Have you ever started interviewing an applicant only to realize in the first moment or two that this person isn’t at all suited for the job? And you start to wonder: How did this person get screened into the interview process? Did they fabricate information on their resume? Or, perhaps, I misread their resume?
This happens more than you think. That’s because resumes—the sales literature of job seekers—often pose challenges for employers when it comes to accurate evaluation.
Not only do you sometimes find yourself interviewing candidates who clearly aren’t qualified for the job, but you might have screened out well-qualified candidates.
Mastering the art of reading between the lines of resumes can take years of experience. Here are several tips to help you with this daunting task:
Clearly define your requirements: Before assessing resumes, you should establish a clear understanding of the qualities and qualifications you seek. A well-written job description provides an overview of the role, educational requirements, responsibilities, reporting structure, and desired qualifications.
Focus on accomplishments: Past performance is a reliable indicator of future success. Look for candidates with a track record of impressive accomplishments. Don’t be fooled by vague achievements. Instead, seek specific examples that demonstrate quantifiable results (e.g., “Increased sales by 30% during my three years as Sales Manager”).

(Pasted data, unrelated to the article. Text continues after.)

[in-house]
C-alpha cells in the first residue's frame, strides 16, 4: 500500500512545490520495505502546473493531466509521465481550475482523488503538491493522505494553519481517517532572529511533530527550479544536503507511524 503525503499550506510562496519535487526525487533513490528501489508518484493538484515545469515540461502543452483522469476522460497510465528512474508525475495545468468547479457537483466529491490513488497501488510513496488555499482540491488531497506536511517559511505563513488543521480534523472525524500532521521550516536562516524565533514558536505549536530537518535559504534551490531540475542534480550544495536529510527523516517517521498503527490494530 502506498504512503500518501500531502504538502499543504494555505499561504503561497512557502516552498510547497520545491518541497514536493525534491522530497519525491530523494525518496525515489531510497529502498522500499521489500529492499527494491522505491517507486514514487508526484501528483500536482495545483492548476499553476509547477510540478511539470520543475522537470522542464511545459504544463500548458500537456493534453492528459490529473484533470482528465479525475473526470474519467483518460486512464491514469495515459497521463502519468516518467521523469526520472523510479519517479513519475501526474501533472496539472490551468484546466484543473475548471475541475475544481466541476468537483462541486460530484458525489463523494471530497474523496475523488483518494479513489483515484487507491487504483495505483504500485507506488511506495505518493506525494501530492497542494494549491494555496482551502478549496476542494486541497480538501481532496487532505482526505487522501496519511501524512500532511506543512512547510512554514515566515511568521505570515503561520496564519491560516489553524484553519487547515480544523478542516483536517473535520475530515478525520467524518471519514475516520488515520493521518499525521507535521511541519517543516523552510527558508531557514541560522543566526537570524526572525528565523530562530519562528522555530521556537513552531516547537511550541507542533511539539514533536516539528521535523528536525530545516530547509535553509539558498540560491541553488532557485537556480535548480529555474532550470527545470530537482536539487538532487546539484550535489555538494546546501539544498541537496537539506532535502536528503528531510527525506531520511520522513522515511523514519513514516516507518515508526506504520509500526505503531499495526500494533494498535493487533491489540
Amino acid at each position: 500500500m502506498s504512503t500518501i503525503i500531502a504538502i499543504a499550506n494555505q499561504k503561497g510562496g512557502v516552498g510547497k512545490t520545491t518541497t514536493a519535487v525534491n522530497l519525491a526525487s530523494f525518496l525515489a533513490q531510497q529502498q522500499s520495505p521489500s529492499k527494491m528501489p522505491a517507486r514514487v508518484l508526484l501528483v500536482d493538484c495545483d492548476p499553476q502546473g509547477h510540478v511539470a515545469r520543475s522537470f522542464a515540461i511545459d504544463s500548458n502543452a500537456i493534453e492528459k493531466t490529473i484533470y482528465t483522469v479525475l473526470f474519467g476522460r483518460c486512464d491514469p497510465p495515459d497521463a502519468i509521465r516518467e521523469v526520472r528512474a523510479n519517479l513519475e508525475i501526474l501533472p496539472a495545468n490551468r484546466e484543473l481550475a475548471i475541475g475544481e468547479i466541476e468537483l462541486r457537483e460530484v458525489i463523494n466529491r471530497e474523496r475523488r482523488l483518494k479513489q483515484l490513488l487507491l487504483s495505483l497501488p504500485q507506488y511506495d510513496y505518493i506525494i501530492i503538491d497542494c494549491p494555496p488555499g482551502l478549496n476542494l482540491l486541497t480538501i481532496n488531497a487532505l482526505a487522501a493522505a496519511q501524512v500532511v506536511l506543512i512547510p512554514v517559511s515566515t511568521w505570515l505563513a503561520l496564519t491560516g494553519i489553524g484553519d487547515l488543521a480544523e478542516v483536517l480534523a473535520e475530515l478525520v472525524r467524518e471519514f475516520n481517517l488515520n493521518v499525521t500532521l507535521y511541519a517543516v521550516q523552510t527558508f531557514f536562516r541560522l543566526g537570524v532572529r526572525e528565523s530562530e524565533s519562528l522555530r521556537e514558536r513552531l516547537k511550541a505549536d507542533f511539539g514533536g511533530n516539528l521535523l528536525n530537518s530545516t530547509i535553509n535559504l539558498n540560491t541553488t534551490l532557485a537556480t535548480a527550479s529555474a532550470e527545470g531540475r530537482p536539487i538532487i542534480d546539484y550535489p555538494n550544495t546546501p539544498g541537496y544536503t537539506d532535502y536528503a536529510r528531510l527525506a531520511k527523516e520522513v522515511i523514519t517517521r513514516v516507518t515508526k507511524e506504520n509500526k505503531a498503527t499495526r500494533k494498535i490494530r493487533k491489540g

Assess career progression: It is helpful to review resumes in reverse chronological order to evaluate the candidate’s career progression. Look for consistent upward growth or lateral moves contributing to their overall skill set. Be cautious of apparent demotions or unusual transitions, which may indicate potential concerns.
Verify information: Don’t accept everything at face value. Employment dates, for instance, can be manipulated to hide gaps. Pay attention to the format used (e.g., years versus month/year) and consider conducting further verification if any inconsistencies arise.
Beware of overconfident claims: Candidates cannot genuinely claim to be the perfect fit for a job until they have met you and thoroughly assessed the opportunity. Exaggerated self-assessment may indicate a lack of research or desperation for any employment.
Scrutinize vague language: Watch out for phrases like “knowledge of” or “understanding of,” as they can have varying degrees of significance. Probe deeper during interviews to determine the depth and breadth of the candidate’s knowledge or understanding.
Listen to the tone of the cover letter: Look for candidates who emphasize what they can contribute to the job rather than solely emphasizing what the job can offer them. This indicates a more selfless and dedicated approach.
Ignore written references attached to the resume: Written references provided by candidates are likely to contain only favourable information and offer minimal value in the selection process. Conduct reference checks only after interviewing the candidate.
Don’t skip the “Personal Interests” section: While some employers may dismiss this section, it can reveal important attributes about the candidate. For example, someone who’s been captain of their varsity basketball team may have leadership potential. Or someone who is actively involved in business groups may have an excellent network of contacts established.
By applying these tips, you can improve your ability to evaluate resumes effectively. Remember, mastering this skill takes time and experience, but a discerning approach will help you identify the most promising candidates for your organization.